Can any contemporary artwork—cinematic, literary, visual, or performative—depict what Saidiya Hartman calls the “abject sublime,” the unfathomable horror of the transatlantic slave trade?5 Various artworks seek to translate the experiences of those who lived under slavery, and most effective are firsthand accounts like those of Olaudah Equiano, Frederick Douglass, Harriet Jacobs, Solomon Northrup, or Zora Neale Hurston in her recently published Barracoon, in which she records the testimony of Kudjo Lewis, one of the last slaves brought over from Africa to the United States. The impossible choices of the enslaved person—losing one family member, or leaving behind another, for instance—can be depicted visually, narratively, or, here, ludically, but the place where the text breaks down, refusing the player’s participation in the narrative, holds open an aporia that admits the broader impossibility of representation of the “abject sublime.” In much the same way that the white space of a page can signal what cannot be captured in words or abstraction can stand in for the ineffable in the visual arts, these videogames use interruptions of immediacy to break the illusion of play.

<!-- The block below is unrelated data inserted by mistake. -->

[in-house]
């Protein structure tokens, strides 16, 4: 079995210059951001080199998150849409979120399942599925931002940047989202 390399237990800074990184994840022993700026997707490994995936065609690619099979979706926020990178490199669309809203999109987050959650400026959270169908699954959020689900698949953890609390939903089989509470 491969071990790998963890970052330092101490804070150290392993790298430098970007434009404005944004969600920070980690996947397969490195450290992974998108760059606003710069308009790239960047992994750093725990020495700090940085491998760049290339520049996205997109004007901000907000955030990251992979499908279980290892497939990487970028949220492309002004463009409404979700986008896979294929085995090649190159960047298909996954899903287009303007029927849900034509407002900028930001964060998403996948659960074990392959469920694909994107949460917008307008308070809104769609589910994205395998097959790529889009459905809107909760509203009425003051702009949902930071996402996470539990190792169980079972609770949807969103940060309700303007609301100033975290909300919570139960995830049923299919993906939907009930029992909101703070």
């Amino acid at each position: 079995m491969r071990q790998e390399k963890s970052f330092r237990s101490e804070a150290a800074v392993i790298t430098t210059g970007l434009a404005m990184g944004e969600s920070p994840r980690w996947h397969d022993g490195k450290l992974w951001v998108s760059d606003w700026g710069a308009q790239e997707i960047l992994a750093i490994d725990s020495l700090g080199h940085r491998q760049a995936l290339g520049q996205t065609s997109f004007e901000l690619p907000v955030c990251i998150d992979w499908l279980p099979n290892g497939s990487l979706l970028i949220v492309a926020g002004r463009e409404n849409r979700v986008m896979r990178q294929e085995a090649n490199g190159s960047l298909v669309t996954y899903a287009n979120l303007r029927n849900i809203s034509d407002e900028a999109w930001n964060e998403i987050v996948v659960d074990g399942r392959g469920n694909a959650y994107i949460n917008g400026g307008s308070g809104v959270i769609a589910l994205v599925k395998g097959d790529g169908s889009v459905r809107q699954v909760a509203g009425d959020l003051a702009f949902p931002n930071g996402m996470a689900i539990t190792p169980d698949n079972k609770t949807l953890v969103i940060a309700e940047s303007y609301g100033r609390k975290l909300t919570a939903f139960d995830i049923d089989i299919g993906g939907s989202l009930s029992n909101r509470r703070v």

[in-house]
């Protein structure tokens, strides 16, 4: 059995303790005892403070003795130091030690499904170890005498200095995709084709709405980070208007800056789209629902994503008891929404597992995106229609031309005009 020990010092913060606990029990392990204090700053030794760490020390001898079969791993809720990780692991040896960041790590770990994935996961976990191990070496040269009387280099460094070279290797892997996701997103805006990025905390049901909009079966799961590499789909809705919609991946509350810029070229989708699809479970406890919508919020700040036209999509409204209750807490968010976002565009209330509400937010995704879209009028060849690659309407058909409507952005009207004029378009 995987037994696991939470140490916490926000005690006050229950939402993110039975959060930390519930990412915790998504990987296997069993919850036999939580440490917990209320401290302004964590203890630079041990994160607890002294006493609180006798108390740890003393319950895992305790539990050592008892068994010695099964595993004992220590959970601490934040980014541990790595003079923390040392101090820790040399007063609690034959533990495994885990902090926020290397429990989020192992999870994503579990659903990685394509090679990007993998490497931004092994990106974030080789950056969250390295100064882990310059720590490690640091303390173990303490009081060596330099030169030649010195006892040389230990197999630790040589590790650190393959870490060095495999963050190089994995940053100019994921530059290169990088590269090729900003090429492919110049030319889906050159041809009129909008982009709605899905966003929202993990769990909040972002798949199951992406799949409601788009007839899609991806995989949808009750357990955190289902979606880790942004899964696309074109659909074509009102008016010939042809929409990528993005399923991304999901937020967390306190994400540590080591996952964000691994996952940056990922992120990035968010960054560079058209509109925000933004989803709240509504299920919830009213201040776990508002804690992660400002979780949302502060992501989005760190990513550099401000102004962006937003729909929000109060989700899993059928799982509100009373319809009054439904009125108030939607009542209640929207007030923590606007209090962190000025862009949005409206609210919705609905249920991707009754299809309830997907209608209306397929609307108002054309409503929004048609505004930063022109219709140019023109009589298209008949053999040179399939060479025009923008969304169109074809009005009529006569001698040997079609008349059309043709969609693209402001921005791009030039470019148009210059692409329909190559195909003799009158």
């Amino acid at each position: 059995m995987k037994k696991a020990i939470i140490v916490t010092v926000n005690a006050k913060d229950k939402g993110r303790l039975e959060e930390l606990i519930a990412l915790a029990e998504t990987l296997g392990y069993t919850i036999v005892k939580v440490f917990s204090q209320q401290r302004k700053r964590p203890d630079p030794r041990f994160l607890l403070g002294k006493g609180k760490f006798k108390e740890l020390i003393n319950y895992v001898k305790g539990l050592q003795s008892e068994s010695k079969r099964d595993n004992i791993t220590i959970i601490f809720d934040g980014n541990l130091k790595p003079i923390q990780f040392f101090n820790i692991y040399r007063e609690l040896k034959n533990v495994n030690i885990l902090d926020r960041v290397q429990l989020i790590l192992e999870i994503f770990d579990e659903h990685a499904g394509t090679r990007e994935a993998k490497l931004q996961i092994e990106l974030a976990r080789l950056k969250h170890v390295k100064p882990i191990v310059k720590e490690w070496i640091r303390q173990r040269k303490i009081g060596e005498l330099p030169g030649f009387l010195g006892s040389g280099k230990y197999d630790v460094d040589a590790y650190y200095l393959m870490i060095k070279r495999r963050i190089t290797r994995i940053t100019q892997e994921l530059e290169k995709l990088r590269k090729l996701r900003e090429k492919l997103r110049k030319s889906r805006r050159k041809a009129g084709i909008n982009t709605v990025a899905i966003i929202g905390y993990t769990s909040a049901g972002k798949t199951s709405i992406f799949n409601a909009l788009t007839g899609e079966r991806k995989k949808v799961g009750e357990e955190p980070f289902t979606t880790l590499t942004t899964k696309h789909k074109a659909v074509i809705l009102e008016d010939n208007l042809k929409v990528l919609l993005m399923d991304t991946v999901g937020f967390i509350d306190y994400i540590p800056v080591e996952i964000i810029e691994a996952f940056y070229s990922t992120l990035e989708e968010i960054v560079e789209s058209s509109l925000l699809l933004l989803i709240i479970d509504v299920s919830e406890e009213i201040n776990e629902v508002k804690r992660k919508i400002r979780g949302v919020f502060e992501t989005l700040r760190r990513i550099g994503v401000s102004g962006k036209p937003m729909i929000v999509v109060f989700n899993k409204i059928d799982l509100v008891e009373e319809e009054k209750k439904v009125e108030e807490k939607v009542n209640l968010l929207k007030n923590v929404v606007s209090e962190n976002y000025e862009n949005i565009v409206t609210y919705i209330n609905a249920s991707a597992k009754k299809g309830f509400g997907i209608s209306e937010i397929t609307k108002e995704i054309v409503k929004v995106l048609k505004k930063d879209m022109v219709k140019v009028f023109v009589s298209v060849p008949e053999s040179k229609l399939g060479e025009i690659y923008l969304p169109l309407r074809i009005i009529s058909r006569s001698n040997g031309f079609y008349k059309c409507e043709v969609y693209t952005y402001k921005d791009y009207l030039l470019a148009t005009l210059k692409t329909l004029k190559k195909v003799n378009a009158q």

By interrupting the player’s complete absorption into the playable character’s identity, such as by refusing a satisfying conclusion, these games highlight the impossibility of representing this history in an interactive form. Even if the player of Following the Footsteps successfully makes it to Philadelphia, the action doesn’t conclude in a celebratory manner: “The first part of your journey is over. But the freedom of Canada is still days, weeks, even months away. Perhaps you’ll never see it at all. But for now, you give thanks.” The lack of a conclusion in Footsteps strands the player in Philadelphia, short of attaining freedom in Canada. We can compare this to the more decisive last words of the other online Underground narrative, “The Underground Railroad: Escape from Slavery,” in which the “player” is situated more firmly as a spectator of Walter’s narrative: “I don’t know for sure what awaits me in Canada. But I do know this . . . I will not die a slave.” Also of note is the iPad game’s infinite loop, with the same ending offering the player another turn, no matter the outcome. Importantly, it does not feel possible to win these games.